Responsible parenting and leadership are a start. In between reaching for the sky (Toy Story rocks).

Screw the darkness. I prefer the lightness of Pop.

Sunday, April 25, 2010

Help give a voice to those who never found their own.

It's funny.

Then it's not.

"Studies show that if you're a lady, most men want to kill you." (from the SNL video)

The monster at the end of our house tried to kill my mother when I was 12.

More than once.

I remember one night in particular, the monster step-father calling her all sorts of names, and then:

"I will shoot you right now, you f$#%^ b%##^!"

"Just shoot me then. Get it over with."

I imagined I heard the trigger click -- I was completely paralyzed; I had no voice.

Then there was silence. Then crying.

Thank God he didn't do it, but we're pretty sure he succeeded with his previous wife and had tried with the one before that.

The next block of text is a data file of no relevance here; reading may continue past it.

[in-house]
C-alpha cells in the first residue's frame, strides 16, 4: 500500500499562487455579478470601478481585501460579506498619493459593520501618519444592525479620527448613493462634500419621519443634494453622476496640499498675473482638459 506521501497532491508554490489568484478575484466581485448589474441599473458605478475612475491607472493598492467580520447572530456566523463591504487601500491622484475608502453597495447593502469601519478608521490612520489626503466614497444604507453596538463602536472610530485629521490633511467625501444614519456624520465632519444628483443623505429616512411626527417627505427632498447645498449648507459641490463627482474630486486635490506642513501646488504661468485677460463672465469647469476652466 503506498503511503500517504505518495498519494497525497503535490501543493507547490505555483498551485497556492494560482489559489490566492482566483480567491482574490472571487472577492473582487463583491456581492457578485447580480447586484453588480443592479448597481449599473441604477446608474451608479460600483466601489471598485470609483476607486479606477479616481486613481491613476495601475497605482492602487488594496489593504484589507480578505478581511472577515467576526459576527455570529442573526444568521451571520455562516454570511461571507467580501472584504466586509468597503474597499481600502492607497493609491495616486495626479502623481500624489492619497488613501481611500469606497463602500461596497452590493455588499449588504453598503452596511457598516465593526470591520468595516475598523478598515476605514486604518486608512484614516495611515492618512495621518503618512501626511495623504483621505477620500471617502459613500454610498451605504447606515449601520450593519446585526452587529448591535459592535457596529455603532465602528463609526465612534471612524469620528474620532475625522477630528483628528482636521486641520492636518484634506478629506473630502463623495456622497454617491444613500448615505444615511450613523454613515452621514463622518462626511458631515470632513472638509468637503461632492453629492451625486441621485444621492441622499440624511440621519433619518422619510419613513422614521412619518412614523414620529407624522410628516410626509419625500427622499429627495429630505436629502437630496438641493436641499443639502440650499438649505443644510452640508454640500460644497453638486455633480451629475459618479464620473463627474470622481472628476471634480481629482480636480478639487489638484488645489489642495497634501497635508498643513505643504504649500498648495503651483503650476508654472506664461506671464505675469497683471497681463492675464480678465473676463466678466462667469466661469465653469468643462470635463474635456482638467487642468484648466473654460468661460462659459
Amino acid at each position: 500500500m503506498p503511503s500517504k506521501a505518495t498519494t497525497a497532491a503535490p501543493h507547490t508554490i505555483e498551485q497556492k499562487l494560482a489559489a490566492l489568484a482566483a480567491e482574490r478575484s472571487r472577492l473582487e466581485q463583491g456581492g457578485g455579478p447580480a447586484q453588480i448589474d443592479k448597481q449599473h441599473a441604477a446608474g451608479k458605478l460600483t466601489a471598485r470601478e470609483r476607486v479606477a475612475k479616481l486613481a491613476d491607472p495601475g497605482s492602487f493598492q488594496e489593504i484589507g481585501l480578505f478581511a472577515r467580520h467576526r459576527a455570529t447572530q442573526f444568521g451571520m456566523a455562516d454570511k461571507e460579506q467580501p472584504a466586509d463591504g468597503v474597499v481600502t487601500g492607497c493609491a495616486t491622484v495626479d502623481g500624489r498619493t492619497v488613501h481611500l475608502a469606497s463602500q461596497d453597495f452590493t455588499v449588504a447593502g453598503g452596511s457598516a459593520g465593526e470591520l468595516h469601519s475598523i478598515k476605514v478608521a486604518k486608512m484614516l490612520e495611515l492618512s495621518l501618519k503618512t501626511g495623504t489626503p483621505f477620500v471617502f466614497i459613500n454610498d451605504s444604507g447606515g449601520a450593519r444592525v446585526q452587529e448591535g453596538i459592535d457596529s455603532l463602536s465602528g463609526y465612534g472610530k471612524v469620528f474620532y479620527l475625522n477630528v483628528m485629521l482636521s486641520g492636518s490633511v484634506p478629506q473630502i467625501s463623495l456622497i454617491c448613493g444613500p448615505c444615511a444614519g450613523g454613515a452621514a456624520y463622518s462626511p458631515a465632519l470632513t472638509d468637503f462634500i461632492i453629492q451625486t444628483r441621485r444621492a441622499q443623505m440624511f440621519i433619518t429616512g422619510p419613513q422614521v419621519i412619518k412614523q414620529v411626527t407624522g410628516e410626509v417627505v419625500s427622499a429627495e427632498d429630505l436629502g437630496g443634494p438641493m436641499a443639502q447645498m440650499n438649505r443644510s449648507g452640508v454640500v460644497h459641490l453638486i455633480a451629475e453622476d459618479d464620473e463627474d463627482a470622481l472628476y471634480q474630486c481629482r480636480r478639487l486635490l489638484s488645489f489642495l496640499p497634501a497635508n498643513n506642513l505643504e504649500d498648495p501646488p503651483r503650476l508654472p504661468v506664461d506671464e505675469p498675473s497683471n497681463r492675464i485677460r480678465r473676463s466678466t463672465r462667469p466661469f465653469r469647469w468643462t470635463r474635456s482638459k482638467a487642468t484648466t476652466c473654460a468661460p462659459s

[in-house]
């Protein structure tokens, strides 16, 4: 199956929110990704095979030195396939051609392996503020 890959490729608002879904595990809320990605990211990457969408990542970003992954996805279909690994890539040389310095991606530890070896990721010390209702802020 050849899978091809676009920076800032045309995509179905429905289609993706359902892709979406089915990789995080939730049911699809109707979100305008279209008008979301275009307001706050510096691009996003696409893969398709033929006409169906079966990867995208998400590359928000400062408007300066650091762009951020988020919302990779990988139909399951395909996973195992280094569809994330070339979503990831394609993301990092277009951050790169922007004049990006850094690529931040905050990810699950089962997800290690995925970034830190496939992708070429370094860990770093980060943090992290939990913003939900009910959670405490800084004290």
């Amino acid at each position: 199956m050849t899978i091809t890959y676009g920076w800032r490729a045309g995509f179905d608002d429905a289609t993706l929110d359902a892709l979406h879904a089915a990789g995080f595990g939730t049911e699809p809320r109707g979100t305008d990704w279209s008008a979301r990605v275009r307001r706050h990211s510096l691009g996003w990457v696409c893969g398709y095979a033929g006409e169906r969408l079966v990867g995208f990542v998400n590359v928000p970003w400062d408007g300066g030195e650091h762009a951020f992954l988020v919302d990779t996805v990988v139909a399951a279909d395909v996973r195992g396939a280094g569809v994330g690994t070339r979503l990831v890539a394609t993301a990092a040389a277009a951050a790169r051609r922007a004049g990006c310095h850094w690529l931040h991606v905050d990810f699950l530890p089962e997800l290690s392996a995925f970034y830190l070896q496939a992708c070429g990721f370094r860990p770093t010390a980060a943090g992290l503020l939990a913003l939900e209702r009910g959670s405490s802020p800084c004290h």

No, we never had hard evidence, just enough circumstantial to piece it all together. We never did anything about it; we only got ourselves out of the situation to safety. (My mother is convinced he had tried to poison her as well at one point.)

I can't imagine now where my sister and I would've been if he had succeeded. The gradual verbal and sexual abuse we experienced was enough to know that any escalation would've been been darkness infinitum.

Again, we got out and had an ally that not many people have in this situation: the police department.

My mother was the dispatch supervisor at the time and my soon to be adoptive step-father was a police detective, and when we moved out of the monster's house, we had at least 10 officers there as our protective safety net.